Surely that is what BT are doing now with FTTC and FTTP, the start of a complete fibre telecoms system, and the best part is they are effectivly getting large sums of money to upgrade some of the network, where they get BDUK funding. Then with FTTP on demand even the customers will be directly paying towards upgrading the network.
Eventually they may gradually upgrade more areas to full fibre, bit by bit spreading that massive cost out over the years.
When I'm being positive, I have exactly the same thoughts.
When I'm being even more positive, the FOX exchanges are a distinct pointer in exactly this direction - allowing BT to aim at removing the cost of the exchange building. It's almost a roots-upward 21CN using fibre.
But when I'm being negative, I wonder if this is all something of a dead-end, like TPON. Both aspects get questioned on scale...
Will the technology deployed for Fibre-on-demand really be able to cope with every house in the area (eventually) being swapped onto GPON fibre? Will it truly give everyone future-proof speeds?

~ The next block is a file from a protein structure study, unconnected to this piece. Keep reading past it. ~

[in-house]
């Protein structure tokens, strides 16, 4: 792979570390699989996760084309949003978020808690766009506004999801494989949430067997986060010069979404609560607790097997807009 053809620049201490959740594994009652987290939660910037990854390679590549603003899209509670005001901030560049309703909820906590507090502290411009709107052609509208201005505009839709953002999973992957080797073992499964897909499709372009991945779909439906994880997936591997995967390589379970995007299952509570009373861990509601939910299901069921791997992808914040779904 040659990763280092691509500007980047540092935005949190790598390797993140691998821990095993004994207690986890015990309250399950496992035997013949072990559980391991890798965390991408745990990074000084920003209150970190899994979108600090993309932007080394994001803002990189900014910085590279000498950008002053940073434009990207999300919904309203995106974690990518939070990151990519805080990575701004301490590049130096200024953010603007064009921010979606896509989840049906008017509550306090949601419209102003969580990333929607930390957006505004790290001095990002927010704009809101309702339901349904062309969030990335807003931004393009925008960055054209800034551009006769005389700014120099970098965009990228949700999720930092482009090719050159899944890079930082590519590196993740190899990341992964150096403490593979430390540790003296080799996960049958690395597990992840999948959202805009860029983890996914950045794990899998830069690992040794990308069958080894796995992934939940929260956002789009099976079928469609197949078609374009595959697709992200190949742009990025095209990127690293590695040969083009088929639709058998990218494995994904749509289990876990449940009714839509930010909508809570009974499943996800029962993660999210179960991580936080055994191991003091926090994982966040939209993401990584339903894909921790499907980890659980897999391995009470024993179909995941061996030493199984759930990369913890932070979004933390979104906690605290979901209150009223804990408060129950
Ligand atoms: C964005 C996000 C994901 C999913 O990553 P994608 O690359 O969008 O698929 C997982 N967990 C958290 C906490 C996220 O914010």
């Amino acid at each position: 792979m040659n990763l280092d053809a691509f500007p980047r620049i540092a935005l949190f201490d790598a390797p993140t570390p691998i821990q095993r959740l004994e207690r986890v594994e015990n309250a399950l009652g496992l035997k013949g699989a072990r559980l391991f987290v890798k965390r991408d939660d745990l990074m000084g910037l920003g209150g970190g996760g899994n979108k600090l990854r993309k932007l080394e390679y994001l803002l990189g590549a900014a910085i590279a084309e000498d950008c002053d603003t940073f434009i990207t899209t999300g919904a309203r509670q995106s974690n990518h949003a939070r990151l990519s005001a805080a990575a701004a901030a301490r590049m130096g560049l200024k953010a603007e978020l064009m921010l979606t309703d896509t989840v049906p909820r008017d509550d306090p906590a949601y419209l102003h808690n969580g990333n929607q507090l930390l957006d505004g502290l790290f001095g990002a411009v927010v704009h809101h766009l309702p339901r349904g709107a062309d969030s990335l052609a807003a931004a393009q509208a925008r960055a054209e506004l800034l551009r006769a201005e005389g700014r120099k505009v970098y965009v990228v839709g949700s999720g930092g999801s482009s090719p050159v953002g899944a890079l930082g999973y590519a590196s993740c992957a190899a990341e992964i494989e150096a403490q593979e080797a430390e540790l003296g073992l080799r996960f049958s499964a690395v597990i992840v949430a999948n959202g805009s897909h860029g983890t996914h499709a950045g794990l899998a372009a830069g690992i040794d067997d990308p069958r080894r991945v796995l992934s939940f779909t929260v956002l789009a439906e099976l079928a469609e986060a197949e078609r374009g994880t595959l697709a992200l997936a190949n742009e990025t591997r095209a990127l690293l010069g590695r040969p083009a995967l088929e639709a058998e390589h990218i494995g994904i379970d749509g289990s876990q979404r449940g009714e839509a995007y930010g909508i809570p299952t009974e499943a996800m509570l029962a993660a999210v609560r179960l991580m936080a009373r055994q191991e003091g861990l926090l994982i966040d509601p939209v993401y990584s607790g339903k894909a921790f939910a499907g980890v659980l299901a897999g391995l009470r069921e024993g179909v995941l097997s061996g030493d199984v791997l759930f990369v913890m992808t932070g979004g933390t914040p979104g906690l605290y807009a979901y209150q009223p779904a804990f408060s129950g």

Will the ad-hoc deployment of fibre - to individual "rich" homes on demand - really lay the groundwork (splitters, manifolds, ducting, etc) for future homes in the same direction to be easily connected? Will the ad-hoc nature ever lead to a "planned" network?
The FOX exchanges are the other way around: Will their planned nature be affordable? Will it lead to widespread deployment?